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Hockey Discusses Income Tax Cuts

by Mary Swire, Tax-News.com, Hong Kong

24 August 2015


Treasurer Joe Hockey has said that Australia's personal income tax system is uncompetitive, with high marginal rates and the effects of bracket creep holding the country back.

In a speech to the Tax Institute and Chartered Accountants Australia and New Zealand, Hockey said: "The price we pay for failing to strengthen and improve our tax system is less income than Australians should receive and fewer jobs than Australians could hold. Our existing taxation system is increasingly reducing the incentive for many Australians to work harder, earn more, invest and, in the end, give our families greater financial security."

Personal income tax is the Government's largest source of revenue, raising around AUD170bn (USD123.3bn) a year. Together, personal and corporate income taxes account for around 60 percent of total tax revenue, compared with an average of 34 percent across Organisation for Economic Cooperation and Development (OECD) countries. Hockey said the highest marginal tax rate is 47 percent and applies from AUD180,000, a figure only 2.3 times the average full-time wage.

Hockey noted that, aside from the increase in the tax-free threshold in 2012, personal income tax brackets have not been significantly adjusted since 2007. He highlighted the negative impact of bracket creep, which occurs when employees are pushed into higher tax brackets as a result of inflation and rising wages.

"In the next two years, without action, about 300,000 Australians will move into the second-highest tax bracket. And in 10 years, if tax cuts don't happen, almost half of all taxpayers will be in the top two tax brackets, a jump from 27 percent to 43 percent," Hockey observed.

According to Hockey, the Government intends to "short-circuit the negative impact of bracket creep on the incentive to earn and be more successful."

Hockey also pointed out while that 2.7 percent of Australians fall into the top income tax bracket, they pay more than 28 percent of all personal income tax. The top ten percent of earners pay almost half of all income tax. In 1996-97, "the tax burden was less concentrated, with the top 25 percent paying a majority of income tax," he said.

Hockey expressed his concern that Australia's "redistributive tax system has created a situation in which we as a nation are over-reliant on a very narrow base." He advocated a tax system that "encourages growth and development, and creates settings that are right for all Australians."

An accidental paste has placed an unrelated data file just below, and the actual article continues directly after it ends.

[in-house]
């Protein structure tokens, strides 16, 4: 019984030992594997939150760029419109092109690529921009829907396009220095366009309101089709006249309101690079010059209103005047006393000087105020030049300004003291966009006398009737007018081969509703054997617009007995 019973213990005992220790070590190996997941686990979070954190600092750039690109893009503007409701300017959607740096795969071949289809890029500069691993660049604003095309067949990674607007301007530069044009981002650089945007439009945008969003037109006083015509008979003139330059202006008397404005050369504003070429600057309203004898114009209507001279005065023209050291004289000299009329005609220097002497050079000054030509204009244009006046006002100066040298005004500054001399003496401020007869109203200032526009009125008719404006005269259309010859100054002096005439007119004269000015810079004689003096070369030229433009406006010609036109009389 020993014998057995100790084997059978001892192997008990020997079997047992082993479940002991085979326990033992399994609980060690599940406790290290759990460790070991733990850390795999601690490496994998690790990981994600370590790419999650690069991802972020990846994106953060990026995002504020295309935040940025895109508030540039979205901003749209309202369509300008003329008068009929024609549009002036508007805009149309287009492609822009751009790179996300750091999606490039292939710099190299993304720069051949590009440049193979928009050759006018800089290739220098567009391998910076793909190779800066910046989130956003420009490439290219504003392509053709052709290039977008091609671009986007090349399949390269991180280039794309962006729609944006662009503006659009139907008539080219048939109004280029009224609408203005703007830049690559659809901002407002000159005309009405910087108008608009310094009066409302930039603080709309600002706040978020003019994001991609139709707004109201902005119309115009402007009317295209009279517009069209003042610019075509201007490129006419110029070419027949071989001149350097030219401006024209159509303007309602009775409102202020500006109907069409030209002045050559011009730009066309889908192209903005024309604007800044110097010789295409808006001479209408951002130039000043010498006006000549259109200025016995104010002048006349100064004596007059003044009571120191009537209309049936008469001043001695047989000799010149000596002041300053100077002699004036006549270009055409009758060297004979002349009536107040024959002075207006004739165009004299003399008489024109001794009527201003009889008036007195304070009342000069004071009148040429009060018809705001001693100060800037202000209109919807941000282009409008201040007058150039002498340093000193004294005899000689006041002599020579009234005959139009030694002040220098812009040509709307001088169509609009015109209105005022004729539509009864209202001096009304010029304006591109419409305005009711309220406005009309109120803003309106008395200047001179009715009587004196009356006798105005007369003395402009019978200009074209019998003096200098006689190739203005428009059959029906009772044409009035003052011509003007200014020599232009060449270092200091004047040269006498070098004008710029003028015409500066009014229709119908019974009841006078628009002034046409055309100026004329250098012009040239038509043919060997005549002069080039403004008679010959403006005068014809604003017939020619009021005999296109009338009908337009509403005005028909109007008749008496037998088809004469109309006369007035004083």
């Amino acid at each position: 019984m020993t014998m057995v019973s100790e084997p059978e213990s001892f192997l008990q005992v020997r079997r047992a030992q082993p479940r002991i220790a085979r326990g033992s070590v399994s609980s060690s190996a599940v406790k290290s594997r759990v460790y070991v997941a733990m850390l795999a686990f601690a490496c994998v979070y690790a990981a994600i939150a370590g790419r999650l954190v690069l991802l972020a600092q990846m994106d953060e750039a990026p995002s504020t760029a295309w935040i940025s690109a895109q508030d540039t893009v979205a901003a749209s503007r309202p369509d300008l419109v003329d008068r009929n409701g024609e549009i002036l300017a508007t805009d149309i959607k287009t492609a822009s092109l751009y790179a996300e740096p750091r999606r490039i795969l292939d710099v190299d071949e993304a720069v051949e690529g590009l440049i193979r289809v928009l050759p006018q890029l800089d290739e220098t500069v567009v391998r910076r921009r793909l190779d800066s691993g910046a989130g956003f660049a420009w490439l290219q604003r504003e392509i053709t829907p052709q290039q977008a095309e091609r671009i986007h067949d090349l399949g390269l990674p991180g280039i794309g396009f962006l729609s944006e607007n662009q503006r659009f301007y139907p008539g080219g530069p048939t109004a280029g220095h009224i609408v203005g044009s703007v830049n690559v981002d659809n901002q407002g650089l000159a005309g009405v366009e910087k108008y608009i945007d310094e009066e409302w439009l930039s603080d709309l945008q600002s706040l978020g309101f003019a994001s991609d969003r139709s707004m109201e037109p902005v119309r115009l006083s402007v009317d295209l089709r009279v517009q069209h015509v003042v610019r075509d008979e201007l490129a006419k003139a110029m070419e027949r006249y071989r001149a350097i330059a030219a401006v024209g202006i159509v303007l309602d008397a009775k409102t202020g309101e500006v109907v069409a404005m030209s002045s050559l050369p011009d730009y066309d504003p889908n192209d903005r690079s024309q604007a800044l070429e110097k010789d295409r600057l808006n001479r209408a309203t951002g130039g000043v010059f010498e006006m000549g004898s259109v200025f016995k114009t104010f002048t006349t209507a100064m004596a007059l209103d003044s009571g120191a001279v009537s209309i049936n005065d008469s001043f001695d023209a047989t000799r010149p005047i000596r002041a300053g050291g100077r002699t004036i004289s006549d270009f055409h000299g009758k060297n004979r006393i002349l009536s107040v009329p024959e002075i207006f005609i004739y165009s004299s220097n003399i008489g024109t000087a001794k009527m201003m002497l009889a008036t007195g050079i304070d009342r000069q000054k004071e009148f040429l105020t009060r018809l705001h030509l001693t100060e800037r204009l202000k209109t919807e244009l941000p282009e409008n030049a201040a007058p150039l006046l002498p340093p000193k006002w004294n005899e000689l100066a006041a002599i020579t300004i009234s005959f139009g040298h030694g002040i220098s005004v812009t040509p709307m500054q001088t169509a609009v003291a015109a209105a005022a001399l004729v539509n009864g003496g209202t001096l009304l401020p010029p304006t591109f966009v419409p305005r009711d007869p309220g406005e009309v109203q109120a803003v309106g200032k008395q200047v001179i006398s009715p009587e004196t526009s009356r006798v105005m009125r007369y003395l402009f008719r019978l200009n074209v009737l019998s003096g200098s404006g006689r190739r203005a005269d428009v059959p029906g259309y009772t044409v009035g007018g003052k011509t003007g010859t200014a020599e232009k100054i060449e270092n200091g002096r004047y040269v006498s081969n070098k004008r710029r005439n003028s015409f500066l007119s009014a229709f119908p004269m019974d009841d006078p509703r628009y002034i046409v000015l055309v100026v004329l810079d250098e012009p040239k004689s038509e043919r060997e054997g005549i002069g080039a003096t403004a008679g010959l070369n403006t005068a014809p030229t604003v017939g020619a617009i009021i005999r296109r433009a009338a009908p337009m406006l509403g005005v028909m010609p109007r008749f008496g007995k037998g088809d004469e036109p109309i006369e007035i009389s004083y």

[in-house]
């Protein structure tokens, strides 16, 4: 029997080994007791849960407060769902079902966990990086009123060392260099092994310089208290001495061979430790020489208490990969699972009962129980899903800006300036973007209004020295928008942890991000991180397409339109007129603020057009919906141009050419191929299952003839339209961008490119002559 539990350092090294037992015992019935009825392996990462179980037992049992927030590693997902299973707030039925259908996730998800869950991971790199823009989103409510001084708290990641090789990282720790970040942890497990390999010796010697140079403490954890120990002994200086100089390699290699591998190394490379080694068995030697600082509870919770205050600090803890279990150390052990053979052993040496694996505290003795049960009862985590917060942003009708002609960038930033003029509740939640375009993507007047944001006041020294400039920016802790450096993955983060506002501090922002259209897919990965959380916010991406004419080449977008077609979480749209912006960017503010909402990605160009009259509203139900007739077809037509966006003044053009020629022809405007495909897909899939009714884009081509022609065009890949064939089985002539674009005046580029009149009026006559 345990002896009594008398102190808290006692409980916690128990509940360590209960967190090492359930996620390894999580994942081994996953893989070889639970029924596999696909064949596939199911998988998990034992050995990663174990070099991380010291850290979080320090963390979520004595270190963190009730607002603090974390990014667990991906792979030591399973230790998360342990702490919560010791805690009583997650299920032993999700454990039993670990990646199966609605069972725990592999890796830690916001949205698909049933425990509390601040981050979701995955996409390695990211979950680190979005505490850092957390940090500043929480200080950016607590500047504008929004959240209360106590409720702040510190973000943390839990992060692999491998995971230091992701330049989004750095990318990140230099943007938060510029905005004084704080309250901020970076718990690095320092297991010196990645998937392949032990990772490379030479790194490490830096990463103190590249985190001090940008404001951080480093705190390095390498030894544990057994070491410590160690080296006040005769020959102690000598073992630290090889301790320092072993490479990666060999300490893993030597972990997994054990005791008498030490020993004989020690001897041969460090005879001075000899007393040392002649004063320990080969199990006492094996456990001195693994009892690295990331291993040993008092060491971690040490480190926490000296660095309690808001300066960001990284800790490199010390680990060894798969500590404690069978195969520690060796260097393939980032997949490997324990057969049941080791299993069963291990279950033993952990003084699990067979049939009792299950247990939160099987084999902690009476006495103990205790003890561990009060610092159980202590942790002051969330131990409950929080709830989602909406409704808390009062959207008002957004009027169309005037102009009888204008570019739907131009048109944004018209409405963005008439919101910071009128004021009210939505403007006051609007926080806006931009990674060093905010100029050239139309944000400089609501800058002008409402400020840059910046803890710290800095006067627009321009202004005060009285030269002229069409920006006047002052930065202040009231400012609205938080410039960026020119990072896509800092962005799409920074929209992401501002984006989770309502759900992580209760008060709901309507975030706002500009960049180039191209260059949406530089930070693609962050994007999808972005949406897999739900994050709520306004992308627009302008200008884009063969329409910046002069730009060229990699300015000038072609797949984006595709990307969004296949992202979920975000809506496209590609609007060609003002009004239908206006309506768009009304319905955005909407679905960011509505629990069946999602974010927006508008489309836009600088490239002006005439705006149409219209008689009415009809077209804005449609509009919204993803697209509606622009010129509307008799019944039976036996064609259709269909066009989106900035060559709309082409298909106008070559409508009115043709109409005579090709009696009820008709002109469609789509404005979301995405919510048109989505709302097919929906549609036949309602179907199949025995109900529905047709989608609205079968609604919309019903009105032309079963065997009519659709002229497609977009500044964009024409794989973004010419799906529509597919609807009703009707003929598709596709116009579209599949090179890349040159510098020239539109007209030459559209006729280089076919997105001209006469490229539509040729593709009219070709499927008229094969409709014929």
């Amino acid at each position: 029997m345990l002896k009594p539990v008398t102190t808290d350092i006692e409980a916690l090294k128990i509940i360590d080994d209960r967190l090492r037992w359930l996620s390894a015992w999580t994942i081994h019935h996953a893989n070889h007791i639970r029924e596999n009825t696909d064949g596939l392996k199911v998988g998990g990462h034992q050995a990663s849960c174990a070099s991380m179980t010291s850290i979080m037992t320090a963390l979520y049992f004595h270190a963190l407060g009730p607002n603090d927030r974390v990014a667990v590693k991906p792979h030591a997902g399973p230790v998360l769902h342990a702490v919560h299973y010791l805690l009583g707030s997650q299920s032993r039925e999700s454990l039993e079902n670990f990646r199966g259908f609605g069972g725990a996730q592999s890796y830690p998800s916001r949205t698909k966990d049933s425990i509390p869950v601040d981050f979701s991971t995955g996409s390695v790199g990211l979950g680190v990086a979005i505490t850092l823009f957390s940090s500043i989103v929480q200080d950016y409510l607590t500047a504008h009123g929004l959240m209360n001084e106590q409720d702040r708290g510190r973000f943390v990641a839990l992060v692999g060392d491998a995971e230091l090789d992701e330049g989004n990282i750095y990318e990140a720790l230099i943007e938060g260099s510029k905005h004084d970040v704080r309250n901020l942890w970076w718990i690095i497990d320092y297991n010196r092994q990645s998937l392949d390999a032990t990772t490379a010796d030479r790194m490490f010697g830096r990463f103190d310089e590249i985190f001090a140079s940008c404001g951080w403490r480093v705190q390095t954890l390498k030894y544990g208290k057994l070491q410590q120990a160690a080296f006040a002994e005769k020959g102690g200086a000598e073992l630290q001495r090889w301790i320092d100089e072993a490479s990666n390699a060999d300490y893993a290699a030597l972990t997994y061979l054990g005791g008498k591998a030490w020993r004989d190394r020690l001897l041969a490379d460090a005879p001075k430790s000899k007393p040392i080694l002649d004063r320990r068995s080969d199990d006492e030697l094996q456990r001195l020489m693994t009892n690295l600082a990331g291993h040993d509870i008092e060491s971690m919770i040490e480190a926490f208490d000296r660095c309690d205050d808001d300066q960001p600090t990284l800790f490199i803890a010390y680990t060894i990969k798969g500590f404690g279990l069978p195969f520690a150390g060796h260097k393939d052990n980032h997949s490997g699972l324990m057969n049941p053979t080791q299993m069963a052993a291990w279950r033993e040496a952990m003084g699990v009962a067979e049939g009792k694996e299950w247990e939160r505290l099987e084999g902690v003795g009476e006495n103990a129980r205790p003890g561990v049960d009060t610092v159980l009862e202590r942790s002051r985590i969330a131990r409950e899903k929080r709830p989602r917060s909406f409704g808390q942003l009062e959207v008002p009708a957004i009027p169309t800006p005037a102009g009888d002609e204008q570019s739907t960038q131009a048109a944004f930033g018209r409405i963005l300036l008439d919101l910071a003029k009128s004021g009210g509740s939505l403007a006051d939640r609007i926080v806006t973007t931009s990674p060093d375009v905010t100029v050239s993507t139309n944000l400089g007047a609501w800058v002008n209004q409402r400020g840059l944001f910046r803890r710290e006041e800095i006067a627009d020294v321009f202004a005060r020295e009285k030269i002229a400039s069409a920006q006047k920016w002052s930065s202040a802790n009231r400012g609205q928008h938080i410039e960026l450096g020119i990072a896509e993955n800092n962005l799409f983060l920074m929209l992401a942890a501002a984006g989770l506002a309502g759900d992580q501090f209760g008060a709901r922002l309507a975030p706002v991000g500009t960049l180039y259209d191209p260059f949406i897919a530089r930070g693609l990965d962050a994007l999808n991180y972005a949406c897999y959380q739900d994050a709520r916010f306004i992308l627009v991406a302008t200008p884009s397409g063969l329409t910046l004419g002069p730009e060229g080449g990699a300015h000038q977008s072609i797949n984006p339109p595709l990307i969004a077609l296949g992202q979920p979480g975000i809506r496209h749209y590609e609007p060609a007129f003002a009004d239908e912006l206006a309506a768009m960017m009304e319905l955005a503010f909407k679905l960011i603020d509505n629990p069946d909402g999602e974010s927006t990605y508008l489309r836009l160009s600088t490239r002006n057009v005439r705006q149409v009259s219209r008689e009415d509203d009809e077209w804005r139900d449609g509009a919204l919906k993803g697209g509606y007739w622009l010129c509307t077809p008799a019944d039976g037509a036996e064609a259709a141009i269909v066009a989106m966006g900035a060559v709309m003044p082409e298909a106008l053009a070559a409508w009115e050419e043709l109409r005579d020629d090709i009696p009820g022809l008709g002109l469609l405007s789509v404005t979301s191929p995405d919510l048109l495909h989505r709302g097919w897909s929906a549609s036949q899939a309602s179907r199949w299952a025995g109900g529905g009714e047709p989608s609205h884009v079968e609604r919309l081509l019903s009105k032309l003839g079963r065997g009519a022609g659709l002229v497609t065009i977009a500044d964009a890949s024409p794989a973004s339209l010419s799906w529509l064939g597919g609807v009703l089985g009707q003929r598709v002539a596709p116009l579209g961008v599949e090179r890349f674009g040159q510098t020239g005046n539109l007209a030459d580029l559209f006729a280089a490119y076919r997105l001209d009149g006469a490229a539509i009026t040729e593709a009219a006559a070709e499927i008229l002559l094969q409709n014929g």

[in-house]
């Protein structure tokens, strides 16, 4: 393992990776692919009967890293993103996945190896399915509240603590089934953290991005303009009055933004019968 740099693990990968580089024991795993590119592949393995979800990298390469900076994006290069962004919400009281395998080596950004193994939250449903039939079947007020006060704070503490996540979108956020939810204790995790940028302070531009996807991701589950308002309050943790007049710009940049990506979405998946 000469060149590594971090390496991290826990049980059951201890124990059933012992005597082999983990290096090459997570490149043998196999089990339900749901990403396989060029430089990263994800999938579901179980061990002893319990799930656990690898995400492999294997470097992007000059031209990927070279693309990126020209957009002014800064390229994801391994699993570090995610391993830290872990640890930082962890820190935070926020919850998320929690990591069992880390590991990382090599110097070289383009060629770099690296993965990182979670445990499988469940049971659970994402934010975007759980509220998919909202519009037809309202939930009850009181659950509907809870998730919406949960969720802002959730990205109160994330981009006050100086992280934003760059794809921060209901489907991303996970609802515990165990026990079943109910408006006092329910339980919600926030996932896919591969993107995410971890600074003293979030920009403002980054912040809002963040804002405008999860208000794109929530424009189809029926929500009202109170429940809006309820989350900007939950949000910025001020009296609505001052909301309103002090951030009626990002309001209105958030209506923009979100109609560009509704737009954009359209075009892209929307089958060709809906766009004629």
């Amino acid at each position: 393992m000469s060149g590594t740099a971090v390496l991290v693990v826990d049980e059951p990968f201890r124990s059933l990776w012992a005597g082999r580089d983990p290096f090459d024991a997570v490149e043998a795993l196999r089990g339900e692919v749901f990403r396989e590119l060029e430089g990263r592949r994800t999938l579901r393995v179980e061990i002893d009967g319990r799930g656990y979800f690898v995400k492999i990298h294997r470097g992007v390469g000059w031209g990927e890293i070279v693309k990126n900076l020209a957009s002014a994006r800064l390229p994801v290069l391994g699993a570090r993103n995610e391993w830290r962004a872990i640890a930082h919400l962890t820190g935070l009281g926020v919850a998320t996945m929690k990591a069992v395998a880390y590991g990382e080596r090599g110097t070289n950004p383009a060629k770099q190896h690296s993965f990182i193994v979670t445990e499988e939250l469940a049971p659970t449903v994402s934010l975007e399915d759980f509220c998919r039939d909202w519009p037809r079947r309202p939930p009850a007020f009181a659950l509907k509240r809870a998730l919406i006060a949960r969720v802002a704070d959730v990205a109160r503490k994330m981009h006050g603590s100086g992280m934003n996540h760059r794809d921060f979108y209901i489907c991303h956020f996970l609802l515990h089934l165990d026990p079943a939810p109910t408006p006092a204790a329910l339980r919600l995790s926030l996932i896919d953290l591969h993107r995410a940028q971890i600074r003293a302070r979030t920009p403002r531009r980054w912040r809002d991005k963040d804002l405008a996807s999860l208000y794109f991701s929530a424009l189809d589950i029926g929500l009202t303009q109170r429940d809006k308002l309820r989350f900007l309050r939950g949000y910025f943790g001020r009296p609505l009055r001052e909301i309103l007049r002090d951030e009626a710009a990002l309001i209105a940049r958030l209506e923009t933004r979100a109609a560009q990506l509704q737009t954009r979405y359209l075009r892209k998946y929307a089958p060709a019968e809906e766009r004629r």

Hockey argued that a lower income tax burden would "encourage our budding entrepreneurs to make something of their ideas; it will give people the jolt they need to get better qualifications; it will provide [an] incentive to go for that promotion – to climb the ladder of opportunity."

The Treasurer's comments were welcomed by the business community. Kate Carnell, Chief Executive Officer of the Australian Chamber of Commerce and Industry, said: "Treasurer Hockey is spot on. Australia's income tax rates are too high and need to be reduced. As it stands many Australians are hard at work only to see a significant share of their income go to the tax collector. This stifles the incentive to work and hurts the ability of households to improve their standards of living."

"Australia needs to ensure its income tax rates are competitive by global standards. Australia's tap rate of income tax can stand as high as 49 percent, while our major competitors have their top rates much lower – 33 percent in New Zealand, 29 percent in Singapore, and 15 percent in Hong Kong. With many entrepreneurs and workers increasingly able to move around the world, this gap makes them less likely to reside in Australia. The effect of bracket creep is particularly pernicious. As inflation pushes up people's incomes a greater share is lost in taxes. This causes economic harm by penalizing people for their work and allows our political leaders to launch a tax grab without publicly making the case for tax rises. Bracket creep amounts to tax increases by stealth," Carnell added.

Carnell said that tax brackets should be linked to inflation and that, over time, the number of tax brackets should be reduced and the top income tax rate brought more into line with the company tax rate.

Jennifer Westacott, Chief Executive of the Business Council of Australia, described Hockey's arguments for a more competitive personal tax system as "an encouraging next step towards creating a tax system that works for everyone."

"The reality is that the case for comprehensive tax reform is compelling because Australia is falling behind the world on competitiveness and productivity, and the tax system is not adequately supporting a growing economy or keeping up with the challenges of the 21st century. As well as lower personal income taxes there must be lower company taxes to make us internationally competitive and support greater investment, which creates jobs and wealth, and removal of inefficient state taxes and a greater reliance on indirect taxes such as the goods and services tax. All options should be kept on the table as the Tax White Paper process debate continues. Reform of the personal tax system is just one element of a comprehensive tax reform package that supports a growing economy and rising living standards," Westacott said.

TAGS: tax | investment | business | entrepreneurs | employees | corporation tax | goods and services tax (GST) | Australia | Singapore | tax thresholds | ministry of finance | tax rates | Hong Kong | New Zealand | revenue statistics | tax reform | standards | trade association | trade | inflation | individual income tax | services

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